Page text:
Macro compositionism

Education seems to solidify the assumption that the properties of materials are directly linked to their specific macro components (their chemical makeup). As learners develop, they gain experience with and receive information about different types of materials and their characteristics. This knowledge is often reduced to simple associations between a material and specific properties inferred from the material's source, history, behavior, or uses. For example, soap produces bubbles, glue is sticky, and alcohol is flammable (Krnel et al., 2005; Bretz and Emenike, 2012). In school, students also learn about elemental substances such as oxygen which is needed to produce fire, silver and aluminium which are shiny metals, and carbon which is a black solid related to burning. This explicit knowledge is used in combination with an additive compositional schema to make sense and predict properties of materials. For instance, students may claim that silver chloride should be a shiny substance because it has silver in it or that ethanol is flammable because it contains oxygen (Talanquer, 2013b).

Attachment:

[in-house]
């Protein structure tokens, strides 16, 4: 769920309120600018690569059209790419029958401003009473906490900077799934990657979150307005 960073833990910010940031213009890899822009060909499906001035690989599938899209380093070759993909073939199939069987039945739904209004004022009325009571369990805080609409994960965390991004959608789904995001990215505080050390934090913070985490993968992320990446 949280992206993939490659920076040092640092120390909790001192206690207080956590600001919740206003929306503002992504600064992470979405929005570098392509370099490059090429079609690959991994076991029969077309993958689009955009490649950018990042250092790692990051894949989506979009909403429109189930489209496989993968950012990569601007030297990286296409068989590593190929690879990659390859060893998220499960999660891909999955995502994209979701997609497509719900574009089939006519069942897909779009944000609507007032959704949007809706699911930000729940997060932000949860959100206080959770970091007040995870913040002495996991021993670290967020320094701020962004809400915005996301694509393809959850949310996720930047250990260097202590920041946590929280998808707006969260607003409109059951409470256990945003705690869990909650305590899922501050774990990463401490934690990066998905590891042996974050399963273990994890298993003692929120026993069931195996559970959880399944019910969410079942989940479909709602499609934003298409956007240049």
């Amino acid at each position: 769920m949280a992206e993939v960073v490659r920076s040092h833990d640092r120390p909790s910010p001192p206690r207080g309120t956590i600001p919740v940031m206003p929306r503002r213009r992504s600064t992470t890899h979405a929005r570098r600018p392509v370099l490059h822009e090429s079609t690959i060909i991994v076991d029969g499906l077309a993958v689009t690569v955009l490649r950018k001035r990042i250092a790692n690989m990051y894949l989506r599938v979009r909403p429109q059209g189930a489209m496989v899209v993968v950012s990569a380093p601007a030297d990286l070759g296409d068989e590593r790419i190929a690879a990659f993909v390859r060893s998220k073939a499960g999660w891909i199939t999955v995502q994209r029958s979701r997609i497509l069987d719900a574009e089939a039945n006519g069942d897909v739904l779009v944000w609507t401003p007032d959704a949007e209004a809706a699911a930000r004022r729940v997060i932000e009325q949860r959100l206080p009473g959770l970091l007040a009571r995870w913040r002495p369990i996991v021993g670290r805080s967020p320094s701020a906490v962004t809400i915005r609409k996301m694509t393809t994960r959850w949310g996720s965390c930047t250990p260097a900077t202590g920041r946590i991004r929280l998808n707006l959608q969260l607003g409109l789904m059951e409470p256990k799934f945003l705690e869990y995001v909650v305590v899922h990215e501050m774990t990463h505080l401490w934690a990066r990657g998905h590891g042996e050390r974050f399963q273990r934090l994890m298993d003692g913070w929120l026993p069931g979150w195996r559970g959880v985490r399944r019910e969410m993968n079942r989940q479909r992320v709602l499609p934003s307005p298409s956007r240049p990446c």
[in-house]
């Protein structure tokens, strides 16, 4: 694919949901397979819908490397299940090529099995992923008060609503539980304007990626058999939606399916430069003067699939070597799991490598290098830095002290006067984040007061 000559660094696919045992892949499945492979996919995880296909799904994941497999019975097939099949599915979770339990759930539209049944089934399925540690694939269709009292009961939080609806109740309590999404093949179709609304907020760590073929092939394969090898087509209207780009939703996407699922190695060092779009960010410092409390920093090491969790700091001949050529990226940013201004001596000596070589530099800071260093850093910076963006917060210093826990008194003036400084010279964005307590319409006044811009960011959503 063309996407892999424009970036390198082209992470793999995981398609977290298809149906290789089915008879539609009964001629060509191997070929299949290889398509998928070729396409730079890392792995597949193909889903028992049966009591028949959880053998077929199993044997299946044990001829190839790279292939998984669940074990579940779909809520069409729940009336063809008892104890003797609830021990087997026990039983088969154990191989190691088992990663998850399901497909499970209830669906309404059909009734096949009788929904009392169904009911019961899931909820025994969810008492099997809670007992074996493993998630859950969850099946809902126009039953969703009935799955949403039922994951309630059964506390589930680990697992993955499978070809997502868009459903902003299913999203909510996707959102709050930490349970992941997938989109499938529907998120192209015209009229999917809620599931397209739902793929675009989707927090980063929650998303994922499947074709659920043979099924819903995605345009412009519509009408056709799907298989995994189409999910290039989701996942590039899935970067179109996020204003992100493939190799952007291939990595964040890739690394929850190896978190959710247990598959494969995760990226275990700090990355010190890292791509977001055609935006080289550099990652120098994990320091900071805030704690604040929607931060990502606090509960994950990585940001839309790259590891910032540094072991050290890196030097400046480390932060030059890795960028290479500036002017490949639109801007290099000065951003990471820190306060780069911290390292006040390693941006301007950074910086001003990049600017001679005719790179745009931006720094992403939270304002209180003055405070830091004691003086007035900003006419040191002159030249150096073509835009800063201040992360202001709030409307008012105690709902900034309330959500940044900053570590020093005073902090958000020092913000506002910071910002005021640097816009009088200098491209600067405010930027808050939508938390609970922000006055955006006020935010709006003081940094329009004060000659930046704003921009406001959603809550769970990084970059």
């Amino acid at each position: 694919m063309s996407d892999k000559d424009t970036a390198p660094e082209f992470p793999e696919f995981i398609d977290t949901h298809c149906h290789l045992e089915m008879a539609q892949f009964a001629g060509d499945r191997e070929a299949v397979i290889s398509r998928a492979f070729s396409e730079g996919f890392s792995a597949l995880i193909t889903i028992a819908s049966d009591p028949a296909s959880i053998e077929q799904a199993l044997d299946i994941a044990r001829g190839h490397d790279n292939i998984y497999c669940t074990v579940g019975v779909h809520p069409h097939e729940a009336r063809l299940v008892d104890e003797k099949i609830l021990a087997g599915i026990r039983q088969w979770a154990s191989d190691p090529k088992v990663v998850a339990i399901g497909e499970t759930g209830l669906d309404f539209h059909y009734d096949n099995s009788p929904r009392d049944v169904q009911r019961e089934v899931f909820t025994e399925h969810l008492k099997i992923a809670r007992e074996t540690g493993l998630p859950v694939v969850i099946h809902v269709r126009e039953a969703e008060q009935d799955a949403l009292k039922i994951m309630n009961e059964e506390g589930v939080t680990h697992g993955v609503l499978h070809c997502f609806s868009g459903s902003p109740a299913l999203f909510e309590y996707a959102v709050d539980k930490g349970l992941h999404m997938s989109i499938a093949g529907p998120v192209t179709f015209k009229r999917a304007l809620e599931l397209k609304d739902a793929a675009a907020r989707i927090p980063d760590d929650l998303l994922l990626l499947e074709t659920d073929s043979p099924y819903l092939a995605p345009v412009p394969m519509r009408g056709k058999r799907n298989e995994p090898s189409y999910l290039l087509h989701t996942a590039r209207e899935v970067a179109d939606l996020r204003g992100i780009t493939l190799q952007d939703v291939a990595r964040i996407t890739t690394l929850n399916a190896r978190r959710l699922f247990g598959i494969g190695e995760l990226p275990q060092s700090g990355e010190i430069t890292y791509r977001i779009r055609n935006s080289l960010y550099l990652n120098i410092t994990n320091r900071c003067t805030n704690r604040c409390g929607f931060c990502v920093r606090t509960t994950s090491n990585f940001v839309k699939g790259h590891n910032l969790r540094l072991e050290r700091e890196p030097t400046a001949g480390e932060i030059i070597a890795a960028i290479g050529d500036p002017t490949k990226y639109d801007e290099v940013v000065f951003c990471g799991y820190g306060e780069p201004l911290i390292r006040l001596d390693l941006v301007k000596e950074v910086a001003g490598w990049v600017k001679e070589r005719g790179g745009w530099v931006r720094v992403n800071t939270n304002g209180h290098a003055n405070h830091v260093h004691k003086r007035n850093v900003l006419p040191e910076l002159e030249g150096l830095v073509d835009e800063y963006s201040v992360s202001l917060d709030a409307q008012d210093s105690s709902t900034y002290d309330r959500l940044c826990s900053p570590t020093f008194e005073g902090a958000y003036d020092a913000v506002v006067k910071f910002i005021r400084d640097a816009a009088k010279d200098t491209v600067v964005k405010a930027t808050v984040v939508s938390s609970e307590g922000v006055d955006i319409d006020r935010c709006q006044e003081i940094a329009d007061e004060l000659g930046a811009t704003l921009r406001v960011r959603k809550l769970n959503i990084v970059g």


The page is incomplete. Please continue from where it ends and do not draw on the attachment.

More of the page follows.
Corpuscularism

Students' learning about the particulate (or corpuscular) nature of matter brings about a change in the nature of the components that are invoked to explain and predict properties of materials. Arguments shift from referring to macro components to talking about the particles present in a system and their inherent properties. Particle properties, however, are typically inferred from the macroscopic properties of the materials. For instance, particles of copper are assumed to be reddish and malleable as a macroscopic sample of that metal (Ben-Zvi et al., 1986), and particles of gas are assumed to expand when the temperature is increased (Griffiths and Preston, 1992). From this perspective, materials have certain properties because those are the properties that their particles have. The actual nature of the particles that comprise a given substance is likely rather undefined in a novice's mind. These particles may be simply conceived as small pieces of the substance at hand (Talanquer, 2006, 2009).

The particulate model of matter assigns major roles to the relative positions, motions, and interactions of submicroscopic particles in determining the physical properties of substances. Typically, students use these ideas to explain properties in rather associative ways. The may learn to link, for example, high temperatures and pressures with fast moving particles, or strong particle interactions with high boiling points. However, many learners are unable to build detailed mechanistic explanations of how measurable properties emerge from the particles' random movements and interactions (Talanquer, 2015; Tümay, 2016).